OpenAI changes AI strategy, won't train ChatGPT on customer data, says Sam Altman

"Customers clearly want us not to train on their data. We will not do that," Altman told the media.
Baba Tamim
File photo: Sam Altman speaks during TechCrunch Disrupt event in 2017.
File photo: Sam Altman speaks during TechCrunch Disrupt event in 2017.

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Sam Altman, the CEO of OpenAI, has revealed that the business will no longer train its large-language GPT models for artificial intelligence (AI) on client data. 

Customers' criticism that they do not want OpenAI to train on their data led to this decision, according to a CNBC report on Friday. 

"Customers clearly want us not to train on their data, so we've changed our plans: We will not do that," Altman told CNBC

"We don't train on any API data at all, we haven't for a while." 

APIs, or application programming interfaces, are frameworks that enable clients to integrate with OpenAI's services directly.

The revised privacy and data protection policies of OpenAI, however, only apply to clients who utilize the company's API services. The text from OpenAI's chatbot, ChatGPT, may still be used in addition to information from providers other than its API.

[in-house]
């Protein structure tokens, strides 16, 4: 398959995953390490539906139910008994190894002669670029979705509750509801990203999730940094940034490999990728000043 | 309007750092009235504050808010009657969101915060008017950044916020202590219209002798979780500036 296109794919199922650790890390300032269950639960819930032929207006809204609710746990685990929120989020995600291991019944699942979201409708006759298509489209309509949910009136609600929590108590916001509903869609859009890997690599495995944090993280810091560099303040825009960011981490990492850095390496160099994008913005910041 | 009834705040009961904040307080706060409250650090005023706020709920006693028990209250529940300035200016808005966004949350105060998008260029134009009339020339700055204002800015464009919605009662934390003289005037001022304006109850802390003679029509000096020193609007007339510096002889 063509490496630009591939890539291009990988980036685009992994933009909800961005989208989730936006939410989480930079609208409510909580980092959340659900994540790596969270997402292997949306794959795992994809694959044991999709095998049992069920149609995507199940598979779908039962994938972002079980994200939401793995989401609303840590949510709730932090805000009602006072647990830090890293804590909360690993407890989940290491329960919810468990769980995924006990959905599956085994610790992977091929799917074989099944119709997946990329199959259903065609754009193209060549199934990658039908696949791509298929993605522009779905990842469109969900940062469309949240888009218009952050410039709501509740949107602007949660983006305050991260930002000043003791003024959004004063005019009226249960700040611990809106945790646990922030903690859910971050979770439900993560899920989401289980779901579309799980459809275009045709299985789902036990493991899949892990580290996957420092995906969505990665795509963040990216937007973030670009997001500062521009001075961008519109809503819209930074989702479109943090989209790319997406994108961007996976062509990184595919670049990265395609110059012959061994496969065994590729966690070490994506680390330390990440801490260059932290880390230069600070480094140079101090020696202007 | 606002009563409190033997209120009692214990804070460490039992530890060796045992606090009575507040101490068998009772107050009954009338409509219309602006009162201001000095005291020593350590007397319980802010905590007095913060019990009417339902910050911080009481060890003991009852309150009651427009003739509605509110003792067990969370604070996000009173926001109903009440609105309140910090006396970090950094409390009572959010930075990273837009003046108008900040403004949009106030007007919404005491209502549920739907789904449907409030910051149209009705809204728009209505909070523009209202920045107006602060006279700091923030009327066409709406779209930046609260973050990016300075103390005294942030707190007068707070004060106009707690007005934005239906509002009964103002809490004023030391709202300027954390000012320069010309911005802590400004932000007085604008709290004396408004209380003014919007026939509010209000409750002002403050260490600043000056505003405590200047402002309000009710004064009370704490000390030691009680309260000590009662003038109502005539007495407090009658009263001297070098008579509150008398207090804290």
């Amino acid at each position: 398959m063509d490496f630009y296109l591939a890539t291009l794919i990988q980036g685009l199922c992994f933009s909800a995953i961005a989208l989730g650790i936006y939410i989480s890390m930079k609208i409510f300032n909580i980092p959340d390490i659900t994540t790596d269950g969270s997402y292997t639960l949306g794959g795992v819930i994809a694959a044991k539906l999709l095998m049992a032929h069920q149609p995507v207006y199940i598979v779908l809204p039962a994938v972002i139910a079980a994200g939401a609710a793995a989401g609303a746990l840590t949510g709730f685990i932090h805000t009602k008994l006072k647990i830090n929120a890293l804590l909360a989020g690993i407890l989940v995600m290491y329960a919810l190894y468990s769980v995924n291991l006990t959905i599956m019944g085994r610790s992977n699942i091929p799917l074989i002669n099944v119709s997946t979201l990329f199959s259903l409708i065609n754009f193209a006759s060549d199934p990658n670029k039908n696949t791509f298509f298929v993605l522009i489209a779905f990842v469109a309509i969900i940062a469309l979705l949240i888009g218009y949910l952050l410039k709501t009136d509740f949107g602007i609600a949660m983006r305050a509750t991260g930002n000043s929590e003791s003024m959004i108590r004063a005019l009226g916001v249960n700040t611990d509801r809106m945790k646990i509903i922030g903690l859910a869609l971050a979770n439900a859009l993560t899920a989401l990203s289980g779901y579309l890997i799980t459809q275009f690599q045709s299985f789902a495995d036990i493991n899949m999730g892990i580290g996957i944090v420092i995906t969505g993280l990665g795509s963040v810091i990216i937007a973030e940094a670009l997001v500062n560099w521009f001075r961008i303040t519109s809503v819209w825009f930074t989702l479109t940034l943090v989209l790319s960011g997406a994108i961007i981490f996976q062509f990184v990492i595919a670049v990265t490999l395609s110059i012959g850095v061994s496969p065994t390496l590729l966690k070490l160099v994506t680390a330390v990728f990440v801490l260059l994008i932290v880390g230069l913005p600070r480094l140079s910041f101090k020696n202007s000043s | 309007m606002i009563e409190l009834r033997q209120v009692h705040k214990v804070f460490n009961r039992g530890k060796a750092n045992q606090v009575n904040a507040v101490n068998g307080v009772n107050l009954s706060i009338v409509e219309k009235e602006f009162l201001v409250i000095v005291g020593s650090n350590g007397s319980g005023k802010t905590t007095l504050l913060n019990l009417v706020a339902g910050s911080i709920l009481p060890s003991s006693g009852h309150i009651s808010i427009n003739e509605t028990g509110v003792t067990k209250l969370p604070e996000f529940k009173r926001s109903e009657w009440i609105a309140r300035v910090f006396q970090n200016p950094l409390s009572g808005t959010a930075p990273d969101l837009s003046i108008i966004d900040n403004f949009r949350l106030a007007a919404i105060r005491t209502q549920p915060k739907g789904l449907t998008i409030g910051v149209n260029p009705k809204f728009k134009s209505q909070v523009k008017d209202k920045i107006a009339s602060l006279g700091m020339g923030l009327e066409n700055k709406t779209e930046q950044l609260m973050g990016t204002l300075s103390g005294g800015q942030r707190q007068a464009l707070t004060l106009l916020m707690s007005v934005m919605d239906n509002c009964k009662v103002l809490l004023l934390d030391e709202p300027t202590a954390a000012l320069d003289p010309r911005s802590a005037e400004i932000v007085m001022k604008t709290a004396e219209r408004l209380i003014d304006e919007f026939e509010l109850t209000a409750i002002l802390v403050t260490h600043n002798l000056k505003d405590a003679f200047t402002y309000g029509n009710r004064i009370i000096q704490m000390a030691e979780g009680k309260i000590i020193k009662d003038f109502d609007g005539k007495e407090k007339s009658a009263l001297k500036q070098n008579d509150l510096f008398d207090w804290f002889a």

The corporate clients of OpenAI, like Microsoft, Salesforce, and Snapchat, are more likely to make use of the API capabilities of the organization. 

However, the modification occurs at a time when numerous businesses are raising issues with the application of large-language models. 

For instance, restrictions on using OpenAI's ChatGPT for script production or editing have led to a strike by the Writers Guild of America. 

The effect of ChatGPT and comparable systems on their intellectual property is another concern for executives.

ChatGPT causing an 'existential crisis?'

Barry Diller, a businessman in the entertainment industry and the head of IAC, said that media corporations might litigate their claims and possibly sue AI firms for using their original content. 

This week, the Writers Guild of America (WGA), which represents over 10,000 writers in the American film industry, went on strike due to an "existential crisis" about the possibility of AI taking their employment, Interesting Engineering reported.

Amazon apparently issued a recent warning to staff members not to divulge sensitive information to ChatGPT for fear that it would appear in chat responses for other users.

On Monday, employees at Samsung Electronics Co. are not allowed to use generative AI technologies, such as ChatGPT, Google Bard, and Bing AI, among others. 

According to media sources with access to the company's internal memo, the tech giant alerted staff at one of its main divisions about the new policy due to concerns regarding the security of critical code. 

"We ask that you diligently adhere to our security guideline, and failure to do so may result in a breach or compromise of company information resulting in disciplinary action up to and including termination of employment," the memo warned employees.